Catherine Lacey’s second novel The Answers is a contemporary tale about scientists’ and science’s meddling with our notion of self and our personal relationships. Contrary to the title, and contrary to scientific research looking to solve human mysteries, there are no answers to be found here. Instead, The Answers underscores the impossibility of arriving at any explanation of what a subjectivity is made of — at least for now.
Most poignantly, the novel explores the complexities of female subjectivity by drawing its readers into the protagonist’s intricate psyche. She defies stereotypical renderings of femininity — she is not emotional but contained, not frivolous but thoughtful and smart. Over the course of the novel, the 33-year-old narrator is trying to figure herself out. She navigates her surroundings uncertainly, as if she had just arrived to planet Earth, or at least to adulthood in a capitalist world she was not raised to thrive in. Her childhood, she is adamant in saying, wasn´t her life. And the time she lived with her Aunt “hadn´t really been a life, more like rehabilitation. And college wasn´t a life at all, just a gestational period, four years of warning and training for this life that was coming, that future thing.” Her life, she says, “began on an airplane, the moment we left ground.”
She is anything but a domestic creature — another stereotypical idea of womanhood. When the novel begins she has already left the tormented home of her upbringing behind. She has abandoned the austere religion imposed by her father, which kept her in solitary confinement. She has changed her name to Mary — a name, says her aunt, that will allow her “to be anyone you want”— and has lead, wholeheartedly, evasively, the life of a fugitive: always flying away from a regular life. But soon she is caught again: indebted, unable to pay the costs of that freedom, and is now suffering from some strange ailment that has turned her body, her “only possession,” into a new prison.
Pain — one that seems to “stretch me from the inside” — leads her to all sorts of doctors who cannot figure out what her problem is. And they continue to send her bills she cannot pay — this is, after all, the US health system. She is again trapped and desperate. Her only friend suggests an alternative-but-expensive therapy she distrusts — the language of energy and vibes resonates like the language of a new religion, and its promise of liberation comes at a very high cost in US dollars. But nothing else has worked and chronic pain is unbearable, unlivable.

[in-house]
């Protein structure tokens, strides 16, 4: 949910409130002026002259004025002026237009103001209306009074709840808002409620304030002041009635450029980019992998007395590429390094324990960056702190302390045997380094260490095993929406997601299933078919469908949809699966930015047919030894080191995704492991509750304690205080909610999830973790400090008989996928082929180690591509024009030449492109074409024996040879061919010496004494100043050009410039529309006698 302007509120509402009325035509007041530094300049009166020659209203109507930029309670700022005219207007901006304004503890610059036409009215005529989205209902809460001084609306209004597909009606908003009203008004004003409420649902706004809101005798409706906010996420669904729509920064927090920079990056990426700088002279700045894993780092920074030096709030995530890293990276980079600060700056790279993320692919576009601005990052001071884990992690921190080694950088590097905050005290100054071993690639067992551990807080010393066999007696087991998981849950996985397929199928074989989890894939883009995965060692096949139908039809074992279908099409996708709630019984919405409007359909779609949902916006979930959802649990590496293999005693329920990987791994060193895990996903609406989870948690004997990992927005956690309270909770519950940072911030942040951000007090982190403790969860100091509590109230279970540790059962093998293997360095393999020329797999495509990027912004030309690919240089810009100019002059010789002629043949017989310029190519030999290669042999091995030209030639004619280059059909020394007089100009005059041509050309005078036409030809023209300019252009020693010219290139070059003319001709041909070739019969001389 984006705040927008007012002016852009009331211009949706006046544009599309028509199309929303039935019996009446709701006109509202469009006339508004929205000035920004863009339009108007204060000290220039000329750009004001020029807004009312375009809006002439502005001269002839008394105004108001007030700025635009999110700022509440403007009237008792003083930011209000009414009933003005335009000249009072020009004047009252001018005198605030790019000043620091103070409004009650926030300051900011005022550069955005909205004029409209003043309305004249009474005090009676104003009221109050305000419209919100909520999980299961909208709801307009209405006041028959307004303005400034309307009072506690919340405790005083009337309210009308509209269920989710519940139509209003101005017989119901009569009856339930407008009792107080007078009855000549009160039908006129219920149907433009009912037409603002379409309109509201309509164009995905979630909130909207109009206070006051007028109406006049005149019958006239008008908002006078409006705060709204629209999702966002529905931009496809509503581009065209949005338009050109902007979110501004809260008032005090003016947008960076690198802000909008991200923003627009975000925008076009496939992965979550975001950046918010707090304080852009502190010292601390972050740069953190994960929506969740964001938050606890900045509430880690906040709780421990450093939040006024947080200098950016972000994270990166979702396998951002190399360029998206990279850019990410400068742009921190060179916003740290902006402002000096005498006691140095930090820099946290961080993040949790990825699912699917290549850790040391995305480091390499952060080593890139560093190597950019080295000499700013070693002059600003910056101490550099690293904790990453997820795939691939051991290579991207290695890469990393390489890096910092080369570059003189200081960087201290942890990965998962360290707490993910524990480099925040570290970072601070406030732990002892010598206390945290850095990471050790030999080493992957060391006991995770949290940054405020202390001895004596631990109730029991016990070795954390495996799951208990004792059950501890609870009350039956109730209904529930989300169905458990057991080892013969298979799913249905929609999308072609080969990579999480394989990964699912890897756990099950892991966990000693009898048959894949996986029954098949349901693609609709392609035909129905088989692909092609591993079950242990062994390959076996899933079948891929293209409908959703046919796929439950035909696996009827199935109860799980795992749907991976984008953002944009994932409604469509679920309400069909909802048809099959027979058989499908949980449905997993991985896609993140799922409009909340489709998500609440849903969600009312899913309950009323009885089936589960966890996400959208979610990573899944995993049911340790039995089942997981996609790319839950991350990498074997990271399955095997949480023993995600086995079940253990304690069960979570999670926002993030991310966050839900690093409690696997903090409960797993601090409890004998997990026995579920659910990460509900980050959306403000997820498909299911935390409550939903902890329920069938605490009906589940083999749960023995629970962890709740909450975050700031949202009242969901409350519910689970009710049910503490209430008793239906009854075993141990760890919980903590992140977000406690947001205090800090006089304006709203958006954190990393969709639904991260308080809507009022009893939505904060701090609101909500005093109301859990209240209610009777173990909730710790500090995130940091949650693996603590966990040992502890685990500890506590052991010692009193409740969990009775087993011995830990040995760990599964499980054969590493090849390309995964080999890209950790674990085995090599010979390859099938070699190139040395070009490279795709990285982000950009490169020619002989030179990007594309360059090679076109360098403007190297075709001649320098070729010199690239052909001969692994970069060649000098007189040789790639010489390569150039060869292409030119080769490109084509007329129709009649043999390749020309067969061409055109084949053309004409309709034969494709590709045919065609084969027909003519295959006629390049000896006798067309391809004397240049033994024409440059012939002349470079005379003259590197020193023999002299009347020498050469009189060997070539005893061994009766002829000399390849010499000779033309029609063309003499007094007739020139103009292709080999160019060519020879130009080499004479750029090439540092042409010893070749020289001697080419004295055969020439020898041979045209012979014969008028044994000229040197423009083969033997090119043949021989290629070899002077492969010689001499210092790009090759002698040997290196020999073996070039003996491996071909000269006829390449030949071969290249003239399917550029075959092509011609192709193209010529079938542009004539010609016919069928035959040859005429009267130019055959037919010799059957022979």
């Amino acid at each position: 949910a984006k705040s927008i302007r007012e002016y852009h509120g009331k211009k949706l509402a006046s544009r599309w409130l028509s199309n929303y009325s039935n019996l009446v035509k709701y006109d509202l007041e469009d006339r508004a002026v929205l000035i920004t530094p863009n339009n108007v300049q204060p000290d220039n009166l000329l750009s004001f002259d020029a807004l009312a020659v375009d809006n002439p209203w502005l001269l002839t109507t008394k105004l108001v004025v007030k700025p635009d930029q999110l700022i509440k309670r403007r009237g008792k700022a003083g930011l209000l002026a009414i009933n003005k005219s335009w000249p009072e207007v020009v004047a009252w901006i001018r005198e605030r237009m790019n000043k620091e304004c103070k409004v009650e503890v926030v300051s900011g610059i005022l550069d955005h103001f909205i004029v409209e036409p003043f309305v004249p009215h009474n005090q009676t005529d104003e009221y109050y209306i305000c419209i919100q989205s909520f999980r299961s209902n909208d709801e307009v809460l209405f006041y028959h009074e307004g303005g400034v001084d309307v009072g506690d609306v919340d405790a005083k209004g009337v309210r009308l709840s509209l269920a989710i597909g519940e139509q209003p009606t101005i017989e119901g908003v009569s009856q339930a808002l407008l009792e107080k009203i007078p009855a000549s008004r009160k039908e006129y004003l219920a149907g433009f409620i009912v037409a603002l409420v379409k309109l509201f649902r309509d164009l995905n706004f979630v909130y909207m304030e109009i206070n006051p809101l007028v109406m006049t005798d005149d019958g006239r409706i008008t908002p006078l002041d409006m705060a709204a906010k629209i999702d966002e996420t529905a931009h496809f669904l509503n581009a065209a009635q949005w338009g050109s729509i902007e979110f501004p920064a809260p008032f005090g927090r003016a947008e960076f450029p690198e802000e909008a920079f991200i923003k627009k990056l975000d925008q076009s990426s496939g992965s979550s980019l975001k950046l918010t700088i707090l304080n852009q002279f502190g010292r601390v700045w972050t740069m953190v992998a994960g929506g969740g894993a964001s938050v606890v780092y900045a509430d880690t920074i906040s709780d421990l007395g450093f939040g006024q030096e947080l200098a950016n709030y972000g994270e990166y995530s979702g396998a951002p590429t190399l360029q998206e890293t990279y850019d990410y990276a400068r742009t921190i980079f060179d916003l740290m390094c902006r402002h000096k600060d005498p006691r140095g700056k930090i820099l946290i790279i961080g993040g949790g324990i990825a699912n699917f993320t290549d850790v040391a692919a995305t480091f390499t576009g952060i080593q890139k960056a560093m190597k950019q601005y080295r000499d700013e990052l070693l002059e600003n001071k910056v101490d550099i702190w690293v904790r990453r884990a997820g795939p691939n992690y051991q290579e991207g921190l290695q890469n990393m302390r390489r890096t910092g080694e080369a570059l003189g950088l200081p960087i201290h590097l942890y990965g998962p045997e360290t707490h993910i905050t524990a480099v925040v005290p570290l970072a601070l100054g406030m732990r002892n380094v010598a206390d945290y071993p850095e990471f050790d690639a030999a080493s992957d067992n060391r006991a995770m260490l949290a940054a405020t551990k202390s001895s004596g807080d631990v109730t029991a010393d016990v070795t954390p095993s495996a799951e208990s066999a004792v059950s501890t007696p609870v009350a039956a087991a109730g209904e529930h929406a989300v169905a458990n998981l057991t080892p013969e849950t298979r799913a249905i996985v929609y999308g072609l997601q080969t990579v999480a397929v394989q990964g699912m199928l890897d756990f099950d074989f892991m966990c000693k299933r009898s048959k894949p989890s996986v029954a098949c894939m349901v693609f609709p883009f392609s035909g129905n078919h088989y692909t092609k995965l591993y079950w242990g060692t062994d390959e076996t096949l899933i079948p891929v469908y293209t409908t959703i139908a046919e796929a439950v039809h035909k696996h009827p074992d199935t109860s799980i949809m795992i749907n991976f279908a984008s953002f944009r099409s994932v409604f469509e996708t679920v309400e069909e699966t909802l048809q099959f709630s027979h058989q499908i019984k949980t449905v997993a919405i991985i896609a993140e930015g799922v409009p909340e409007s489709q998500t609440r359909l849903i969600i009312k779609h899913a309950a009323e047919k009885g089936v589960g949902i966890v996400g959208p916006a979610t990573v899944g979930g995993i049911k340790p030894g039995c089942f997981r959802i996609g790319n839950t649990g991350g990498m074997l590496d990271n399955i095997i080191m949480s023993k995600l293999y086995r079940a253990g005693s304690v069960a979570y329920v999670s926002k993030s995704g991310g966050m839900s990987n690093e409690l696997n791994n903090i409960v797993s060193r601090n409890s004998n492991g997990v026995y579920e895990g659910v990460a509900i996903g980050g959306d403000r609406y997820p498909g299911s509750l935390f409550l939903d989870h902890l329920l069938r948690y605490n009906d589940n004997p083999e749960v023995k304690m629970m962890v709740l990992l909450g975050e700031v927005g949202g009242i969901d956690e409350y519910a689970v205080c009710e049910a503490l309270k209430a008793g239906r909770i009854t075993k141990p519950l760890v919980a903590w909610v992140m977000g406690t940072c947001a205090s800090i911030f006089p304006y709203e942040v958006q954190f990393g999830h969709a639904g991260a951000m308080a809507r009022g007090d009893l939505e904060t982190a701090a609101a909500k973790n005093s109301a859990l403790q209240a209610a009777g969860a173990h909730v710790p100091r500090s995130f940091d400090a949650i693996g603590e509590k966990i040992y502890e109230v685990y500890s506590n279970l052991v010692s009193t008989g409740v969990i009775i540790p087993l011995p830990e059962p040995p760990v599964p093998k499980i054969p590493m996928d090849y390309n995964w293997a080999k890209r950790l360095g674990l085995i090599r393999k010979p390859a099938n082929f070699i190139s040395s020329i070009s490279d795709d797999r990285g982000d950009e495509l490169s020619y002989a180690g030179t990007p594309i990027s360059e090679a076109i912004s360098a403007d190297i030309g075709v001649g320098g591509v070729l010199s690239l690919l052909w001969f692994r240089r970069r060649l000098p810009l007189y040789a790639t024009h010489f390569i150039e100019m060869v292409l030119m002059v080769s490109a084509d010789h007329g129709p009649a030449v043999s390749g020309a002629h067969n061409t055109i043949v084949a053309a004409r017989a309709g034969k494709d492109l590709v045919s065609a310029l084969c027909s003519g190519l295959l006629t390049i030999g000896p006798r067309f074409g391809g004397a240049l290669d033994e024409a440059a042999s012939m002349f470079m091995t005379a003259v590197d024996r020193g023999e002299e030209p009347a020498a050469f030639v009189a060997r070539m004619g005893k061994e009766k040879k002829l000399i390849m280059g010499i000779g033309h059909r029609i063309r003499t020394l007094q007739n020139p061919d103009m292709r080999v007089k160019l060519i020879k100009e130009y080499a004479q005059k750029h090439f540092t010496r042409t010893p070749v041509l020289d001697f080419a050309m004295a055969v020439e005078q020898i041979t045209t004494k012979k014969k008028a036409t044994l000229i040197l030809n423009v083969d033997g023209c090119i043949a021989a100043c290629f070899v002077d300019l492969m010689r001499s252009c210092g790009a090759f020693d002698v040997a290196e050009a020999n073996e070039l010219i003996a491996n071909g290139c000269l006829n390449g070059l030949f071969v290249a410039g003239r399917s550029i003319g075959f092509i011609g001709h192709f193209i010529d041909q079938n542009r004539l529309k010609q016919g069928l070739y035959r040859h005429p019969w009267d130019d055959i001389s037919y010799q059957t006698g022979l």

Here´s where the novel veers into its strangest: Mary, who has abandoned parents and aunt, who has lost her loving boyfriend, who is unable to connect intimately with her therapist, and whose only (eccentric) friend has disappeared, takes the secretive “income-generating experience” that is offered to her. She becomes a participant in a well-paid neurobiological research project destined to decipher the inner working of feeling.
Joining a group of “girlfriends” who play motherly, intellectual, angry, and other roles, she, the most taciturn among them, is commissioned to play the part of the Emotional Girlfriend, the one who must listen quietly, and be there for a well-known actor who is funding the project. But the man, Kurt Sky, is a narcissist who only cares about himself and only sees his emotional needs, his wants, and is thus easily fooled by the team of researchers, who not only study but manipulate feelings way beyond what is ethical.
The novel steps into no sci-fi scenario, as has been suggested elsewhere. It is in fact tuned up with current research in behavioral neuroscience, which took center-stage with the publication of the human genome a decade ago and is no longer considered to be a “soft” science. And while human subjects had been largely absent in the study of the neurobiological basis of behavior until then, very recently, as neuroscientist Carmen Sandi explains, “the question ‘why do we need mice if nowadays we can virtually do everything in humans?’ is becoming not so infrequent.”
To be sure, the answer to this question, even among scientists, is not at all simple. There is, for example, the concern that understanding could easily lead to controlling. Catherine Lacey´s novel takes up this concern. She reminds her reader that scientists are human beings too. Humans whose enterprise can be (and is too often) energized by unrestrained ambitions they claim to pursue in the name of Science, but nevertheless constrained by social constructions of gender.
Lacey thus situates this contemporary anxiety — scientists envisioning the self in a purely objective manner, thinking about feeling as nothing more than measurable neurochemical reactions — and examining its consequences in the realm of the vulnerable lives of women who need the cash and are willing to put their bodies in the hands of “experts,” to be turned (once again, one might add) into the unknowing dolls of scientific study. The Answers is a novel of great lucidity and actuality, an unsettling book that offers no answers but still provides provocative insight into some of the most frightening ethical questions of our times.
Lina Meruane is an award-winning Chilean writer and scholar, teaching at New York University. She has authored several non-fiction books and four novels. Sangre en el ojo, her most recent, received the prestigious Sor Juana Inés de la Cruz Novel Prize in Mexico and was translated into English as Seeing Red (Deep Vellum) among other languages.